Comparative Efficacy and Acceptability of Antimanic Drugs in Acute Mania

G

Guiyun Xu

Status and phase

Unknown
Phase 4

Conditions

Bipolar Disorder

Treatments

Drug: Oxcarbazepine
Drug: Quetiapine
Drug: Valproate
Drug: Ziprasidone
Drug: Olanzapine
Drug: Lithium

Study type

Interventional

Funder types

Other

Identifiers

NCT01893229
20120509

Details and patient eligibility

About

Background: Bipolar disorder is one of the most common mental illnesses affecting 1%-4% of the population, and one of the leading causes of worldwide disability. Mania is a condition of excessively elevated mood, characterizes bipolar disorder, and usually is a main cause of hospitalization. Mood stabilisers and antipsychotic drugs have long been the maintenance treatment of acute mania with and without psychotic symptoms. Though clinical trails have been demonstrated that these drugs are individually more effective than placebo in the relatively long term (e.g 4, 8 weeks). However, in the pragmatic practice, patient at acute mania urgently want to see the effectiveness, and psychiatrist under great pressure and are in great need to evaluate the very short-term effectiveness (e.g one week). If the first attempted antimanic drug fails, psychiatrist need the evidence that which medication should be to added on or switch to. Objectives: one main aim is to rank the short-term ( e.g.one and two week) effectiveness and acceptability of the common anti-mania drugs, including Lithium, Valproate, Oxcarbazepine, Quetiapine, Olanzapine, or Ziprasidone. Secondary aim is to investigate which medication to add on for non-responders or switch to. Methods: The study setting: it is expected that 120 subjects with a diagnose of DSM-IV bipolar I disorder will be recruited from Guangzhou Psychiatric Hospital, the earliest psychiatric hospital in the history of China established by Dr.J. G. Kerr in 1898. Design:This study is a randomized, controlled trial. Participants with a Diagnostic and Statistical Manual of Mental Disorders, Fourth Edition (DSM-IV) diagnosis of bipolar I disorder, manic or mixed episode will be randomly assigned to a treatment of Lithium, Valproate, Oxcarbazepine, Quetiapine, Olanzapine, or Ziprasidone. In the following conditions, participants will take another antimanic drug as a combination medication: 1) those who have a reduction in YMRS scores less than 25% after one week of treatment; 2) those who have a reduction in YMRS scores less than 50% after two weeks of treatment; or 3) those who have a increase in YMRS more than 30% at day 4. An antipsychotic (Quetiapine, Olanzapine, and Ziprasidone) will be added on for those who use lithium, Valproate or Oxcarbazepine as a first attempted medication; while Lithium, Valproate, or Oxcarbazepine will be added on for those who use an antipsychotic as a first attempted medication. Those participants who are recognized as non-response/partial response to two combined medications after 6 weeks of treatment will switch to Modified Electroconvulsive Therapy (MECT). Measures: Primary outcome measures are change scores on the Young Mania Rating Scale (YMRS) and dropout rates. Secondary outcome measures include Clinical Global Impressions (CGI) Scale, Global Assessment Scale (GAS), Treatment Emergent Symptom Scale (TESS), and Brief Psychiatric Rating Scale (BPRS). Response criteria: <25% reduction in YMRS scores or >=4 scores of CGI is defined as non-response. 25-49% reduction in YMRS scores from baseline as well as <=3 scores of Clinical General Impression (CGI) is recognized as partial response.>= 50% reduction in YMRS as well as 1 (very much improved) or 2 scores (much improved) of CGI is recognized as response. Remission is defined as a YMRS score <=12 and CGI score equal to 1 or 2.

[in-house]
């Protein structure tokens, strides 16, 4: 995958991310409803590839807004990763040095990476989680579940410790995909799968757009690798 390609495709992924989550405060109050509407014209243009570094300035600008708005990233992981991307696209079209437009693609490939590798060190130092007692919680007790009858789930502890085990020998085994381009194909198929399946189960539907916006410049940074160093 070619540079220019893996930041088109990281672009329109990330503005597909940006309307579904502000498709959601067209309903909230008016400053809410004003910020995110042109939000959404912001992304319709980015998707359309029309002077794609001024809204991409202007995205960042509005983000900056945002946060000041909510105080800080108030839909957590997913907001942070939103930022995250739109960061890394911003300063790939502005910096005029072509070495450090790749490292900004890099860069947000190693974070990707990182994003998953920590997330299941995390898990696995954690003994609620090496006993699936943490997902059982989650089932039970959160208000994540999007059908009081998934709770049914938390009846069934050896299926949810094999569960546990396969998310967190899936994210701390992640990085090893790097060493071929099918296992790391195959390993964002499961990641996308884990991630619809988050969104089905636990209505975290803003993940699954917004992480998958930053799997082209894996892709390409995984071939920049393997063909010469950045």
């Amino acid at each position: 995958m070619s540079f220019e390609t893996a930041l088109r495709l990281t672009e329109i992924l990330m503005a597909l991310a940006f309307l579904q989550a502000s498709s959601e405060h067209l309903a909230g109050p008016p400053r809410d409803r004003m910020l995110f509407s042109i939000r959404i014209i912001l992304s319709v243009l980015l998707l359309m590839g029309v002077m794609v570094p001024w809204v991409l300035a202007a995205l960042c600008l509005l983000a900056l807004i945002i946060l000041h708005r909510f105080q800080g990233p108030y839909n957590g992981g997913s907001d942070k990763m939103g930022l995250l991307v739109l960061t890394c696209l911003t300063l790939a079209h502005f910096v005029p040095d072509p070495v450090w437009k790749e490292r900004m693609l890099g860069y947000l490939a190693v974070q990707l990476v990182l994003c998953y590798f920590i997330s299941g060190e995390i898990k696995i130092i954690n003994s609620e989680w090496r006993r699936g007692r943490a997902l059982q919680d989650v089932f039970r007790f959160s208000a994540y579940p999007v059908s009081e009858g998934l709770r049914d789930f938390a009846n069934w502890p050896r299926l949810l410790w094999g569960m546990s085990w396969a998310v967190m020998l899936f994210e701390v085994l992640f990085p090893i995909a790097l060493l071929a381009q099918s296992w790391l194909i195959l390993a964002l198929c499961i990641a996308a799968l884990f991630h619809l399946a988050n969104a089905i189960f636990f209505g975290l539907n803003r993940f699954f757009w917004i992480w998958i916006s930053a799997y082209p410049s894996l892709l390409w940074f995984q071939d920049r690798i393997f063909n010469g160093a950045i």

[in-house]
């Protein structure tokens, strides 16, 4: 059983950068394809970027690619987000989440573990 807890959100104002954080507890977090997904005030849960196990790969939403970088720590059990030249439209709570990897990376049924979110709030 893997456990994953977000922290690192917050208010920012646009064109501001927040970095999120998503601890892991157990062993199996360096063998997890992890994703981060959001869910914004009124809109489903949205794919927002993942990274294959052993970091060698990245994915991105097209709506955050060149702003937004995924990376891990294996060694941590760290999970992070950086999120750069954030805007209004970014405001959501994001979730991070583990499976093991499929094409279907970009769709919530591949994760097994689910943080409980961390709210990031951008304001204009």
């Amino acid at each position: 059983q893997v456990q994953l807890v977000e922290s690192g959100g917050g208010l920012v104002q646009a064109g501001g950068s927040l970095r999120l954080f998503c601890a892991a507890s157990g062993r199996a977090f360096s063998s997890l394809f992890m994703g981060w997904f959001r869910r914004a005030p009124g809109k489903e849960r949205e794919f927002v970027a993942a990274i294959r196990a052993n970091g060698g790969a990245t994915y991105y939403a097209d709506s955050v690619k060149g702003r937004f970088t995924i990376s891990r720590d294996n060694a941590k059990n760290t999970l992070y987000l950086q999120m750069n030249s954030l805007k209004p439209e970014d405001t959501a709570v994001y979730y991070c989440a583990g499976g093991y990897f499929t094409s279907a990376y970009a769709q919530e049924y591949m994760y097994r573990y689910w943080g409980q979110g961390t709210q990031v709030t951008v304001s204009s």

Full description